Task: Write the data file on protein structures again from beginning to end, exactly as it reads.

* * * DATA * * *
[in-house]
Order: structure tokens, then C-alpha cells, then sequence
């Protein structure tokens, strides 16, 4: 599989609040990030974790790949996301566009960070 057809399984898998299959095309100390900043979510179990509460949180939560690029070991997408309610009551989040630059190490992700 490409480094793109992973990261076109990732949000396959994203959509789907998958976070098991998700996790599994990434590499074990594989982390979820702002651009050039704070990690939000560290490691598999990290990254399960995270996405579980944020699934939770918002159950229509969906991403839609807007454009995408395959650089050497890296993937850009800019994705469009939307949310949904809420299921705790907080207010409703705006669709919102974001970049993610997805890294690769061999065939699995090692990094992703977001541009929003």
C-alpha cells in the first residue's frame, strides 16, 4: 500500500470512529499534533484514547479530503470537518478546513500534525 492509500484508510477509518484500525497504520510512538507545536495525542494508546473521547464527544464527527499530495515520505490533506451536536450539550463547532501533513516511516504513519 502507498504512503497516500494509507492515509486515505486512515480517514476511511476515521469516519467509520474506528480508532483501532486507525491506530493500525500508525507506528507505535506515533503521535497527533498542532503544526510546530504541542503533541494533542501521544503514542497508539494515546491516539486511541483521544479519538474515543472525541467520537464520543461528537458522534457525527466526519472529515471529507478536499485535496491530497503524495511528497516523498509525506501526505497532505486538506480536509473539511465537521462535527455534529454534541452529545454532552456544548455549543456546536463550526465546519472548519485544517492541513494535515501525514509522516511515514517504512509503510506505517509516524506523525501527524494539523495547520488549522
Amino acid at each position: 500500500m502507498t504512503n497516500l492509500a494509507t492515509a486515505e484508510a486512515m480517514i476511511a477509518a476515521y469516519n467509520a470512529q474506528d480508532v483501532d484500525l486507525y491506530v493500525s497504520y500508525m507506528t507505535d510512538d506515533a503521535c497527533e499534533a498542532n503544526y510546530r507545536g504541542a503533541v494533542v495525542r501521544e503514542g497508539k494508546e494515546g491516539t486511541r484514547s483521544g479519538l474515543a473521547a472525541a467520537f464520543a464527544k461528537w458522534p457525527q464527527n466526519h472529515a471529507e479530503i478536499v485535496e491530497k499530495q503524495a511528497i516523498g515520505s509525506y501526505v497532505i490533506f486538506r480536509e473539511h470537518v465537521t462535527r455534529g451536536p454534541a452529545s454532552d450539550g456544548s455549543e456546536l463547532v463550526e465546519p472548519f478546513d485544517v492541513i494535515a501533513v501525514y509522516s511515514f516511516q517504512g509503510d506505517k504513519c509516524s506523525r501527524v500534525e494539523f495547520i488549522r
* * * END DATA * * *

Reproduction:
[in-house]
Order: structure tokens, then C-alpha cells, then sequence
């Protein structure tokens, strides 16, 4: 599989609040990030974790790949996301566009960070 057809399984898998299959095309100390900043979510179990509460949180939560690029070991997408309610009551989040630059190490992700 490409480094793109992973990261076109990732949000396959994203959509789907998958976070098991998700996790599994990434590499074990594989982390979820702002651009050039704070990690939000560290490691598999990290990254399960995270996405579980944020699934939770918002159950229509969906991403839609807007454009995408395959650089050497890296993937850009800019994705469009939307949310949904809420299921705790907080207010409703705006669709919102974001970049993610997805890294690769061999065939699995090692990094992703977001541009929003």
C-alpha cells in the first residue's frame, strides 16, 4: 500500500470512529499534533484514547479530503470537518478546513500534525 492509500484508510477509518484500525497504520510512538507545536495525542494508546473521547464527544464527527499530495515520505490533506451536536450539550463547532501533513516511516504513519 502507498504512503497516500494509507492515509486515505486512515480517514476511511476515521469516519467509520474506528480508532483501532486507525491506530493500525500508525507506528507505535506515533503521535497527533498542532503544526510546530504541542503533541494533542501521544503514542497508539494515546491516539486511541483521544479519538474515543472525541467520537464520543461528537458522534457525527466526519472529515471529507478536499485535496491530497503524495511528497516523498509525506501526505497532505486538506480536509473539511465537521462535527455534529454534541452529545454532552456544548455549543456546536463550526465546519472548519485544517492541513494535515501525514509522516511515514517504512509503510506505517509516524506523525501527524494539523495547520488549522
Amino acid at each position: 500500500m502507498t504512503n497516500l492509500a494509507t492515509a486515505e484508510a486512515m480517514i476511511a477509518a476515521y469516519n467509520a470512529q474506528d480508532v483501532d484500525l486507525y491506530v493500525s497504520y500508525m507506528t507505535d510512538d506515533a503521535c497527533e499534533a498542532n503544526y510546530r507545536g504541542a503533541v494533542v495525542r501521544e503514542g497508539k494508546e494515546g491516539t486511541r484514547s483521544g479519538l474515543a473521547a472525541a467520537f464520543a464527544k461528537w458522534p457525527q464527527n466526519h472529515a471529507e479530503i478536499v485535496e491530497k499530495q503524495a511528497i516523498g515520505s509525506y501526505v497532505i490533506f486538506r480536509e473539511h470537518v465537521t462535527r455534529g451536536p454534541a452529545s454532552d450539550g456544548s455549543e456546536l463547532v463550526e465546519p472548519f478546513d485544517v492541513i494535515a501533513v501525514y509522516s511515514f516511516q517504512g509503510d506505517k504513519c509516524s506523525r501527524v500534525e494539523f495547520i488549522r